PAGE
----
“It’s Not Too Late My Time Will Come!” -Abhimanyu Singh
From his first film Aks to his latest MOM, ABHIMANYU SINGH is the man who has given spine-chilling performances in every character he has portrayed in Tollywood and Bollywood. His venomous red-eyed stare on the big-screen has the power to give the audience goose bumps in ‘reel life’. And now this baddie of B-town is on the hunt for more. As intimidating as his personality might seem, this man is indeed a true gentleman in real life. So now what’s next? Let’s spill the beans… You have worked in several Tamil, Telugu, and Hindi films. How has your experience been playing different characters in varied genres? It has been a wonderful experience on the whole because working in different languages gives you the opportunity to be more skilful. By that I mean not knowing the language perfectly but still delivering the content, upgrades your skills. I believe this has been a strengthening process for me, it has given my acting skills a lot of strength altogether.
You have undoubtedly made your mark in Bollywood, was it an easy route or were there hurdles that came your way?
It hasn’t been an easy ride for me. Being someone who has come from Patna, having done my schooling from a small town. My turning point was at the time when I went to Stephens College which is supposed to be one of the best colleges in India. So when I was there, I met a lot of the ‘cream’ crowd. And my exposure to life, education, and to the world came in the foray. And then from there on, I started dreaming of becoming an actor. After doing my graduation when I came to Mumbai, thankfully I stuck to one theatre group called Ansh with Makarand Deshpande who taught me acting. I got the opportunity to play a lot of lead roles and a variety of characters in his plays. From there, I gradually got into television, and then films. And now I am here, and I still feel I have a long way to go.
Did you aspire to become an actor since childhood?
I was in my 20s when I actually started dreaming of becoming an actor
You have given a phenomenal performance in your latest film MOM, how did it come your way?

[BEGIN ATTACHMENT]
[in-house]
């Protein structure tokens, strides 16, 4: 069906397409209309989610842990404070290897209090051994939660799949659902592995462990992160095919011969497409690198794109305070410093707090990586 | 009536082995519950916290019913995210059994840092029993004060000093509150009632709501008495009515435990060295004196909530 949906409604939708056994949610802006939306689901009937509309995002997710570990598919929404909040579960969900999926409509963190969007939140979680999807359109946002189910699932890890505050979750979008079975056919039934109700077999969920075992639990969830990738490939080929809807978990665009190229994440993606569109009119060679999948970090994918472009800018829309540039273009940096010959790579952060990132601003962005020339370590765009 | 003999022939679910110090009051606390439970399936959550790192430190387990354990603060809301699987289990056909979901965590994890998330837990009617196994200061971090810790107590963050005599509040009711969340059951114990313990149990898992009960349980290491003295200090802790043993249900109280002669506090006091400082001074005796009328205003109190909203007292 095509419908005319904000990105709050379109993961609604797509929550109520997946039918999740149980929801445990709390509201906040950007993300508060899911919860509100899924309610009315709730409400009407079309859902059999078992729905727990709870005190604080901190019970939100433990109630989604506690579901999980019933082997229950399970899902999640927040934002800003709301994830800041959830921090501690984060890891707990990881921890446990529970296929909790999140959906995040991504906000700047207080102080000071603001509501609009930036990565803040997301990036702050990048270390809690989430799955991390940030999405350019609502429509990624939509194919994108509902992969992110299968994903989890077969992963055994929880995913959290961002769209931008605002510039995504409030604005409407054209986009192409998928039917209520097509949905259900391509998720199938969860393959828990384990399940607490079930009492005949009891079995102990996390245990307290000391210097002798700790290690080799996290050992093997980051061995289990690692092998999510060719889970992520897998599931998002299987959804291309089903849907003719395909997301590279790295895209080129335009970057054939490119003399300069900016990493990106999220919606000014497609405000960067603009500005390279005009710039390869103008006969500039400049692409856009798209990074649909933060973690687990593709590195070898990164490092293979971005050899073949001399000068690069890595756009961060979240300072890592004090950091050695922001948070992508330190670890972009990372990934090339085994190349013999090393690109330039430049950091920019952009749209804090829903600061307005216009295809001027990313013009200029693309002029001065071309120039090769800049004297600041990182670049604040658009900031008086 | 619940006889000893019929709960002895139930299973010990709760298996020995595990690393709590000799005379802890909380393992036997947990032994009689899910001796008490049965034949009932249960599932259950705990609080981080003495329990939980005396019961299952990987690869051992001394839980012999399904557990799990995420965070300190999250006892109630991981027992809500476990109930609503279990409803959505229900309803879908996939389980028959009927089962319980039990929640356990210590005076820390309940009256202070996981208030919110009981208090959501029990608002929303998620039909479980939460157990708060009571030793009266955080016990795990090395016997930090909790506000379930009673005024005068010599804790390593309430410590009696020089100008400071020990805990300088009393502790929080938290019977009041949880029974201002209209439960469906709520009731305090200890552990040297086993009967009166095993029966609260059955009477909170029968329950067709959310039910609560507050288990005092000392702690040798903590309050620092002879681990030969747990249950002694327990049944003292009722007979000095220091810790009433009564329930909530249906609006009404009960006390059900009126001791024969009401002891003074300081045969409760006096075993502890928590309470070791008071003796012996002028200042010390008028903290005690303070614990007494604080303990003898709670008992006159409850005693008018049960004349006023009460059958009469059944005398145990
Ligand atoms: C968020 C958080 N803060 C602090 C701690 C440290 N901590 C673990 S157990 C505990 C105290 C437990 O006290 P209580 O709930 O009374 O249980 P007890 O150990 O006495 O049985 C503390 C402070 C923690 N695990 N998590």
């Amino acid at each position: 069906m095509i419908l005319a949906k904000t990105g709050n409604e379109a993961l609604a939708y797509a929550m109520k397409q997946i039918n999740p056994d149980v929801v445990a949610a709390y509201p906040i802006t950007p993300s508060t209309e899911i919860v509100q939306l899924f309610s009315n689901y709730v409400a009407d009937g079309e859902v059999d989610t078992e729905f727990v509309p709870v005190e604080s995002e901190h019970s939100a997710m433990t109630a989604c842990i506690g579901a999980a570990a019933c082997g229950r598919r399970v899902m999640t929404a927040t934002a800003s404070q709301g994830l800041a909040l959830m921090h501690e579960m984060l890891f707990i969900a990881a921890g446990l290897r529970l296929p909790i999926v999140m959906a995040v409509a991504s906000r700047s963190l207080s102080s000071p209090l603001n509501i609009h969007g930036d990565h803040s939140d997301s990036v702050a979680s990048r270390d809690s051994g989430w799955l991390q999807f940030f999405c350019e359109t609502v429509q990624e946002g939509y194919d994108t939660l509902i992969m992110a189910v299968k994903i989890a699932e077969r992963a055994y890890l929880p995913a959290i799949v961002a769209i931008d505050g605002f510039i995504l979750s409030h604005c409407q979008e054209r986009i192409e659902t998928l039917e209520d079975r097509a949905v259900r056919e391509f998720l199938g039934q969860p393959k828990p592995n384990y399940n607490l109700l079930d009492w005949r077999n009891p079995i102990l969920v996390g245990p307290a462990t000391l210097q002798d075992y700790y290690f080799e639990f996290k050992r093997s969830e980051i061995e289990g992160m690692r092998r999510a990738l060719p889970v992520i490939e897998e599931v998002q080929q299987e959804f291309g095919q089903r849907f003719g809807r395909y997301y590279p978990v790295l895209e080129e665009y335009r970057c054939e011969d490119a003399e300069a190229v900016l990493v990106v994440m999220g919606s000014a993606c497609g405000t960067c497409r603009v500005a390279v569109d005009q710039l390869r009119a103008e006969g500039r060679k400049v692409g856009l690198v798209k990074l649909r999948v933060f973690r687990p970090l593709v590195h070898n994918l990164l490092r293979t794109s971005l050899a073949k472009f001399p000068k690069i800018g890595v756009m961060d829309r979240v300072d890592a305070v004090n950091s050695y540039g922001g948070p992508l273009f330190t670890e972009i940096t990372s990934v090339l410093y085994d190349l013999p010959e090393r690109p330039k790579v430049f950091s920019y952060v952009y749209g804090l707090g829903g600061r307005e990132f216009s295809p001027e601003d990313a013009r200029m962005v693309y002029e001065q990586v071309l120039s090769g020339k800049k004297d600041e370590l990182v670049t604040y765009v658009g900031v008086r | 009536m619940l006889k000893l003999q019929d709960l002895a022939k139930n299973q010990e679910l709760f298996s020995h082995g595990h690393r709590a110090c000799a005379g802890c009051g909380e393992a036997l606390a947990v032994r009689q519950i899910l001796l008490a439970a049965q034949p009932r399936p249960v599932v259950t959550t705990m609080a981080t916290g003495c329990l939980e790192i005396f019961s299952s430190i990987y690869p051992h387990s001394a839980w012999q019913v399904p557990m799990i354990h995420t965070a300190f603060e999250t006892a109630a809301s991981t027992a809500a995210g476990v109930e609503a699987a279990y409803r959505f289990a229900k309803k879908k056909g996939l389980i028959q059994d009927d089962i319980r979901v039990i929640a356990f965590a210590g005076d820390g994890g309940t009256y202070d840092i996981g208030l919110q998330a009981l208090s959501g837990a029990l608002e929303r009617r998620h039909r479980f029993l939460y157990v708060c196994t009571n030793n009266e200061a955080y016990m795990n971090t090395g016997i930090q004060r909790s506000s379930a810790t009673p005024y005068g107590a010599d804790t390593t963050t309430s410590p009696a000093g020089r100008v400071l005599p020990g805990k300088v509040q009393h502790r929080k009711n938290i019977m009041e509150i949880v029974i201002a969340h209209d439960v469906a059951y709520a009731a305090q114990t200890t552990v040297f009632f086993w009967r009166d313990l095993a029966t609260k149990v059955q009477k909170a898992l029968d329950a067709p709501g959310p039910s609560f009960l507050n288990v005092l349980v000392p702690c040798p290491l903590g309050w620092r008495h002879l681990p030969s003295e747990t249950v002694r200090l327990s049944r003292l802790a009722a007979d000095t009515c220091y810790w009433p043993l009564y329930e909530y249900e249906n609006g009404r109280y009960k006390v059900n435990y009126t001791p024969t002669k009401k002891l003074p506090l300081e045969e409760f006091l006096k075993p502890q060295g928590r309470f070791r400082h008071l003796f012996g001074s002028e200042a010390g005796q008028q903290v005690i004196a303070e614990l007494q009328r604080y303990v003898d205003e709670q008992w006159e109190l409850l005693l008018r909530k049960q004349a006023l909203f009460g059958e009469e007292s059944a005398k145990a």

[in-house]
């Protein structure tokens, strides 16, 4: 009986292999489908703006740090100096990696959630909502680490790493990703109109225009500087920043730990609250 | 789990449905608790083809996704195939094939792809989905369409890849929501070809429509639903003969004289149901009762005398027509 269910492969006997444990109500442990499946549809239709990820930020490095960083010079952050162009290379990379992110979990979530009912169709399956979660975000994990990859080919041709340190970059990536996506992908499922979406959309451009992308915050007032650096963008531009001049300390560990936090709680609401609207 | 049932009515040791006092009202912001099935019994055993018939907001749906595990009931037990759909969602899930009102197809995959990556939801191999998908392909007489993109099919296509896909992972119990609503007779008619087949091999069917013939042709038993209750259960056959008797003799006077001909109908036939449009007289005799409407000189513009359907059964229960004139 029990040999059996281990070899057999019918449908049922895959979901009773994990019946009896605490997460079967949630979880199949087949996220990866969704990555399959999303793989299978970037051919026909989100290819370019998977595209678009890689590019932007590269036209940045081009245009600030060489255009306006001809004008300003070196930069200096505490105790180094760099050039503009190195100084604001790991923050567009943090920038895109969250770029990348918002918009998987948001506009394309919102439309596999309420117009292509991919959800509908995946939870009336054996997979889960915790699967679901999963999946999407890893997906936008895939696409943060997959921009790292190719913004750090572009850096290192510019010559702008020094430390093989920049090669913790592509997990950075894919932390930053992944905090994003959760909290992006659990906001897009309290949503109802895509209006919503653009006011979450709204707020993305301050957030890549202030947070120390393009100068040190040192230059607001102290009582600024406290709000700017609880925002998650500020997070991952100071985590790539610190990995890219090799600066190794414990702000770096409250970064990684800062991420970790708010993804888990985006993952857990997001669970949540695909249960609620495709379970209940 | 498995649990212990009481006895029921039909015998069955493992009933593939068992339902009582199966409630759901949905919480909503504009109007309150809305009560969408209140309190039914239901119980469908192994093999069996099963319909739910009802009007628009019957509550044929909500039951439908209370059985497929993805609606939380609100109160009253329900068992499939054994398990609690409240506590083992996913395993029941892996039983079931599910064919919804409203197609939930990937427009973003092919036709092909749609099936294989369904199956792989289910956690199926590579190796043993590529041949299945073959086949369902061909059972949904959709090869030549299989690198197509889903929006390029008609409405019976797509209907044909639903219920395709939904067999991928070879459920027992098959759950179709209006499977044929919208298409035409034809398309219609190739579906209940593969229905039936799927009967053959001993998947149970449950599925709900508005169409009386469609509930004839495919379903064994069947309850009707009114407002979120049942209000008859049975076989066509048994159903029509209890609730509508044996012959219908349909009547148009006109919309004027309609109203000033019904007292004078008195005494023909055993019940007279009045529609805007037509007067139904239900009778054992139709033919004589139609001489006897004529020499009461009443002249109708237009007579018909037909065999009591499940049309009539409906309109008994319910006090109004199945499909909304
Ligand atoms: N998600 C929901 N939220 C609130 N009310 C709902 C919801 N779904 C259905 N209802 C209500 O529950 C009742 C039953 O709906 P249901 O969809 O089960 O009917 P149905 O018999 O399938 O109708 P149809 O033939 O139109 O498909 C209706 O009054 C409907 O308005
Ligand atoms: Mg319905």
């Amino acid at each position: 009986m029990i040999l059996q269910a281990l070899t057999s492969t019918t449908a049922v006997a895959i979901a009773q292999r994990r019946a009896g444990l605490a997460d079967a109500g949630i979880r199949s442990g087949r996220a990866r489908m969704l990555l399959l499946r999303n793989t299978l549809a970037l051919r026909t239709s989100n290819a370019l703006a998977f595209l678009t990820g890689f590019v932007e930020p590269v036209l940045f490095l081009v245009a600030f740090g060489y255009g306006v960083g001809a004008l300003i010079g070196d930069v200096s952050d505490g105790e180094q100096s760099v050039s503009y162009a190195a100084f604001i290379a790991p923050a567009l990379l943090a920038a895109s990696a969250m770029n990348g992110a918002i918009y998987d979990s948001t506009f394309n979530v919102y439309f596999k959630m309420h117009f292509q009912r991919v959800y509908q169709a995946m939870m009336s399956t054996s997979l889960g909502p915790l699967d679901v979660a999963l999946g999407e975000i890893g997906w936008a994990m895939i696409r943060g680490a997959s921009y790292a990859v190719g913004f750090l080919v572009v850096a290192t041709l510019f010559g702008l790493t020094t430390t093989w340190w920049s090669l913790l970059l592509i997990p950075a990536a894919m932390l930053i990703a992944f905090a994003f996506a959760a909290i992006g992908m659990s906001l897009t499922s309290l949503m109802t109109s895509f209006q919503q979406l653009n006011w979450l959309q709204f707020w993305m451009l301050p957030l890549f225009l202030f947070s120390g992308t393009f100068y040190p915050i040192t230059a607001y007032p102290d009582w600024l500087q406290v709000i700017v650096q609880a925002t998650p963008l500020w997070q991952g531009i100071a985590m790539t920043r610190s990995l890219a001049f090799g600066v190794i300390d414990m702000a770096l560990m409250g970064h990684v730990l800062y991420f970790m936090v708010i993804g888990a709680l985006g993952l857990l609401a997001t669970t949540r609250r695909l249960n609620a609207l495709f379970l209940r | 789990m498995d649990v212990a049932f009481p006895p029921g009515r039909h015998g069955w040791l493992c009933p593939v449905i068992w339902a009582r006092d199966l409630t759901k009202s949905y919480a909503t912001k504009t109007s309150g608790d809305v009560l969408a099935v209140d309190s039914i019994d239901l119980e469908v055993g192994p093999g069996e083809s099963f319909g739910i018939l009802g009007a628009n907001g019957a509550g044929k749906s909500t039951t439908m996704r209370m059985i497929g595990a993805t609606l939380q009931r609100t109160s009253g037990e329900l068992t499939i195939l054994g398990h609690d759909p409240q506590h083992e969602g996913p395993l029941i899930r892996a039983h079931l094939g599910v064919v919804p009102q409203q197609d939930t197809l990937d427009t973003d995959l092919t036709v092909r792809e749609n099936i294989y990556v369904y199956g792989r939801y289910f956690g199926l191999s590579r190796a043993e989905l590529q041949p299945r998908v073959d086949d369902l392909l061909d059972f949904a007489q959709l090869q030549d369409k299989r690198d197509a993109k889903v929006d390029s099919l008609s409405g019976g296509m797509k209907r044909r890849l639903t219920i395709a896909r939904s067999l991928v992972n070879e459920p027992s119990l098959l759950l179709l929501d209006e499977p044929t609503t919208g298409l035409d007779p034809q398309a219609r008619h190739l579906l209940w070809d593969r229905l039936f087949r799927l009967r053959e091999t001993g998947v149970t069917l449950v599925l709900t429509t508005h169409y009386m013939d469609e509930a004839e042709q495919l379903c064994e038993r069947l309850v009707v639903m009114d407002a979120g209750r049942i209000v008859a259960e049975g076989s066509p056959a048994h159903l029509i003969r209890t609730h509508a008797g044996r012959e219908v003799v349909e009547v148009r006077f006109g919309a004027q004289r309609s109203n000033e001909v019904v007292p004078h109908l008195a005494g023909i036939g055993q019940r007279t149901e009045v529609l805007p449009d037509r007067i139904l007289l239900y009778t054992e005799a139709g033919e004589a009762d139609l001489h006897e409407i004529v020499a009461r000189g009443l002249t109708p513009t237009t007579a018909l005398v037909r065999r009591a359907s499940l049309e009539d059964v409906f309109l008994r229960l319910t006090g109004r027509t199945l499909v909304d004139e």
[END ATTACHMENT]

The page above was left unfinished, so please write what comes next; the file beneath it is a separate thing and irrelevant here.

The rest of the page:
Mukesh Chhabra suggested my name to the director of the film, who immediately recollected my performance as Ransa in Gulaal and he insisted on meeting me. And the moment he met me, he was pretty sure that I was going to do this role. And for me, getting an opportunity to work with Sridevi was like a dream come true. I just wanted to grab the opportunity and it was a meaty role. So I just said, ‘I will do it.’
How was your experience working alongside one of the finest artistes in the industry, Sridevi. Could you share a few anecdotes?
I find myself lucky to have a co-star like Sridevi. Sridevi could have treated me like a common actor but she treated me with a lot of respect. And I am saying this because we straight away started filming for the climax. We were shooting for it in Georgia and the weather was – 9 degrees. I was standing in the snow, and I was giving my 100 per cent. Even when I was not in the frame, I was standing there to give cues. That’s when she started liking my professionalism. She told Boney ji that this actor makes a lot of sense, every time I look at him, he is in his character. After packup, Boney ji told me, ‘I have never heard Sri appreciating someone so much in a long time’.
During such hectic shooting schedules, how do you maintain a balance between your personal and professional life?
When I am not shooting, I try to spend time with my kids, wife, friends, and family. And I try to be around nature, I try to mix with common people, and catch up with my old friends.
How do you keep yourself motivated on a dull day? What is your recreation therapy?